Patrick seems to have been impressed by the natural mysticism of the Irish. The Irish viewed nature as both splendid and holy, whereas Roman Christians tended to hold a negative view of nature and the flesh. But, having been plucked from Roman society in his youth, Patrick never appears to have embraced the negative view of nature. He was thus uniquely suited to introduce the Irish people to the Creator of all creation.

The Color Green

Ireland, a land lush in foliage, is said to have “40 shades of green.” It is often referred to as the “Emerald Isle.” Since the 19th century, green has been Ireland’s national color.

Green is one of the three broad stripes in Ireland’s flag. Green is said to represent the Gaelics and the Catholics (the majority of Ireland’s population). Orange is said to represent Protestants. White, the middle color of the flag, symbolizes the desire for peace between the two.

“1. I am Patrick, a sinner, most unlearned, the least of all the faithful, and utterly despised by many. My father was Calpornius, a deacon, son of Potitus, a priest, of the village Bannavem Taburniæ; he had a country seat nearby, and there I was taken captive.

“I was then about sixteen years of age. I did not know the true God. I was taken into captivity to Ireland with many thousands of people — and deservedly so, because we turned away from God, and did not keep His commandments, and did not obey our priests, who used to remind us of our salvation. And the Lord brought over us the wrath of His anger and scattered us among many nations, even unto the utmost part of the earth, where now my littleness is placed among strangers. “2. And there the Lord opened the sense of my unbelief that I might at last remember my sins and be converted with all my heart to the Lord my God, who had regard for my abjection, and mercy on my youth and ignorance, and watched over me before I knew Him, and before I was able to distinguish between good and evil, and guarded me, and comforted me as would a father his son (Confession, verses 1-2).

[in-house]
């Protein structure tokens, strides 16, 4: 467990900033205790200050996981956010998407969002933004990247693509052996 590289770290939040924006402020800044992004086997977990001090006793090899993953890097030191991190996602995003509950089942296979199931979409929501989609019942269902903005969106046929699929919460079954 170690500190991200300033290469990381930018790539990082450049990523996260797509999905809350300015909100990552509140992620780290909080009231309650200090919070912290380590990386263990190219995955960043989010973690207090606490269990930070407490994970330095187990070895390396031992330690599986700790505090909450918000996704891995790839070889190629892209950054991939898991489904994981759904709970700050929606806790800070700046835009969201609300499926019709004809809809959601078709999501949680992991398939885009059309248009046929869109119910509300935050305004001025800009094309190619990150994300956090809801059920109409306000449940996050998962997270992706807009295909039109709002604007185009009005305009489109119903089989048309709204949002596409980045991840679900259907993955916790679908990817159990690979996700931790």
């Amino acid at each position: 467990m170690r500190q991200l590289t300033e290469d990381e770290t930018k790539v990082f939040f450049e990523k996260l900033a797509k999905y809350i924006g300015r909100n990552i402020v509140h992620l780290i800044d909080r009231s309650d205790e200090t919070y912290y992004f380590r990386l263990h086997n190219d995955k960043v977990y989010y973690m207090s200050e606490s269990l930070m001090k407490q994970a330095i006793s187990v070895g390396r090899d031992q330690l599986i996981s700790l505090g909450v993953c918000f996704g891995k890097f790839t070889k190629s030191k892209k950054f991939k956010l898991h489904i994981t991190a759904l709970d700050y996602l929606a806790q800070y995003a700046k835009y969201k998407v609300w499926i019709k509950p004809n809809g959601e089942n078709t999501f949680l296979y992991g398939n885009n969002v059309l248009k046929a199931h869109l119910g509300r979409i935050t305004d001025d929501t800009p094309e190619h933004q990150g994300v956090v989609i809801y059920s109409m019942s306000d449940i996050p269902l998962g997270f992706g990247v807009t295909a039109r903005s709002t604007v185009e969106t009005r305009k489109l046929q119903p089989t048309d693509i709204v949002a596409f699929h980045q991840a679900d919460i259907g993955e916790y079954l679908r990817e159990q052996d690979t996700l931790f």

The harp

of the small portable type played by Celtic minstrels, is the oldest official symbol of Ireland. Through not as recognizable as the shamrock, the harp is widely used. It appears on Irish coins, the presidential flag, state seals, uniforms, and official documents. But the harp is most often associated with Guinness, which adopted the harp as its trademark in 1862.

This romantic symbol is composed of two hands holding a crowned heart. The Claddagh symbol is used to show the bonds of love, friendship and loyalty. Some believe that the right hand of the symbol represents the father of Celtic Gods, called Dagda, while the left represents the mother goddess, Anu. The mystical, universal Celtic spirit Beathauile is believed to be the crown. The Christian version of this legend says that the crowned heart is a symbol of God the Father and the two hands are his son Jesus Christ and the Holy Spirit. Celtic love knots

This stands for the love between two people, depicted by interlaced knots. Lovers exchange these knots just as couples exchange rings these days. The Celtic Oval knot is the simplest of all Celtic love knots. It stands for eternal life and goes back to 2500 BCE when the early Scottish, Welsh and Irish Celts first devised these knots.

There are many other Celtic knots too, each for a different purpose—after all, these knots speak for an entire civilization